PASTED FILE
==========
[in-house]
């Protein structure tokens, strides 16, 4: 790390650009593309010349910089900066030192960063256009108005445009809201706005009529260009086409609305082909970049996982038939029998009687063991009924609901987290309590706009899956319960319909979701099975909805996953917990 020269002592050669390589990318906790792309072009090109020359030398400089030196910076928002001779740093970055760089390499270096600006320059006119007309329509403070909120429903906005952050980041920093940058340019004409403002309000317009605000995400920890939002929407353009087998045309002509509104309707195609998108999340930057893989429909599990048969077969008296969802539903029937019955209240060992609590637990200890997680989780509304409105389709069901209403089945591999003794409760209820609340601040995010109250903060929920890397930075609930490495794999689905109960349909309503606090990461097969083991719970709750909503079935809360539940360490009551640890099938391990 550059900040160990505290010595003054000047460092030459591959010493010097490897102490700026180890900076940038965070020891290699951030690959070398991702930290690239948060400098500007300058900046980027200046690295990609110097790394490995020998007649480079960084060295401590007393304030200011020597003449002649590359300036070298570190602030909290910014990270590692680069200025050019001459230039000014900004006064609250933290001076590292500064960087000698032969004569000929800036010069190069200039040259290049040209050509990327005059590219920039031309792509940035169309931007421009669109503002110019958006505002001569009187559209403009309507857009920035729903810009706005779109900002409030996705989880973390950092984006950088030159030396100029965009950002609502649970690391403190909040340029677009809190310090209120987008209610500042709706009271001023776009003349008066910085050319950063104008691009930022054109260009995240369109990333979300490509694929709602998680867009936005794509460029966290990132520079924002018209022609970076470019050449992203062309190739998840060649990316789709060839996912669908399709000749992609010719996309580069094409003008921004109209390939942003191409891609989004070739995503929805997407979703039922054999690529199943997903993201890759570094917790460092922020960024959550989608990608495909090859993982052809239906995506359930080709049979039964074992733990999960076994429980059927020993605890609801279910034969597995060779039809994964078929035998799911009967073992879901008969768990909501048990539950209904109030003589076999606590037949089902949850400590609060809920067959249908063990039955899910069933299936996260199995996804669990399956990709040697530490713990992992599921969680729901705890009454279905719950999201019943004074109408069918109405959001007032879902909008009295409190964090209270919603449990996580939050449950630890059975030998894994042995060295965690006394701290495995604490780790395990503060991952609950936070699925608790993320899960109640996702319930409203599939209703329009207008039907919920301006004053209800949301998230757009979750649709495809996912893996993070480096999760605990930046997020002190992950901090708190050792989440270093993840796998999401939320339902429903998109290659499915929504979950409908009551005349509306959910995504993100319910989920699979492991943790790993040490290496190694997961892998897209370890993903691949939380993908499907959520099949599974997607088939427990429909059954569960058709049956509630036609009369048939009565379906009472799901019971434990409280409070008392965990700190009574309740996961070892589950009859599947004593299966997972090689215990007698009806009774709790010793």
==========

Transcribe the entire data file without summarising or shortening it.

[in-house]
């Protein structure tokens, strides 16, 4: 790390650009593309010349910089900066030192960063256009108005445009809201706005009529260009086409609305082909970049996982038939029998009687063991009924609901987290309590706009899956319960319909979701099975909805996953917990 020269002592050669390589990318906790792309072009090109020359030398400089030196910076928002001779740093970055760089390499270096600006320059006119007309329509403070909120429903906005952050980041920093940058340019004409403002309000317009605000995400920890939002929407353009087998045309002509509104309707195609998108999340930057893989429909599990048969077969008296969802539903029937019955209240060992609590637990200890997680989780509304409105389709069901209403089945591999003794409760209820609340601040995010109250903060929920890397930075609930490495794999689905109960349909309503606090990461097969083991719970709750909503079935809360539940360490009551640890099938391990 550059900040160990505290010595003054000047460092030459591959010493010097490897102490700026180890900076940038965070020891290699951030690959070398991702930290690239948060400098500007300058900046980027200046690295990609110097790394490995020998007649480079960084060295401590007393304030200011020597003449002649590359300036070298570190602030909290910014990270590692680069200025050019001459230039000014900004006064609250933290001076590292500064960087000698032969004569000929800036010069190069200039040259290049040209050509990327005059590219920039031309792509940035169309931007421009669109503002110019958006505002001569009187559209403009309507857009920035729903810009706005779109900002409030996705989880973390950092984006950088030159030396100029965009950002609502649970690391403190909040340029677009809190310090209120987008209610500042709706009271001023776009003349008066910085050319950063104008691009930022054109260009995240369109990333979300490509694929709602998680867009936005794509460029966290990132520079924002018209022609970076470019050449992203062309190739998840060649990316789709060839996912669908399709000749992609010719996309580069094409003008921004109209390939942003191409891609989004070739995503929805997407979703039922054999690529199943997903993201890759570094917790460092922020960024959550989608990608495909090859993982052809239906995506359930080709049979039964074992733990999960076994429980059927020993605890609801279910034969597995060779039809994964078929035998799911009967073992879901008969768990909501048990539950209904109030003589076999606590037949089902949850400590609060809920067959249908063990039955899910069933299936996260199995996804669990399956990709040697530490713990992992599921969680729901705890009454279905719950999201019943004074109408069918109405959001007032879902909008009295409190964090209270919603449990996580939050449950630890059975030998894994042995060295965690006394701290495995604490780790395990503060991952609950936070699925608790993320899960109640996702319930409203599939209703329009207008039907919920301006004053209800949301998230757009979750649709495809996912893996993070480096999760605990930046997020002190992950901090708190050792989440270093993840796998999401939320339902429903998109290659499915929504979950409908009551005349509306959910995504993100319910989920699979492991943790790993040490290496190694997961892998897209370890993903691949939380993908499907959520099949599974997607088939427990429909059954569960058709049956509630036609009369048939009565379906009472799901019971434990409280409070008392965990700190009574309740996961070892589950009859599947004593299966997972090689215990007698009806009774709790010793």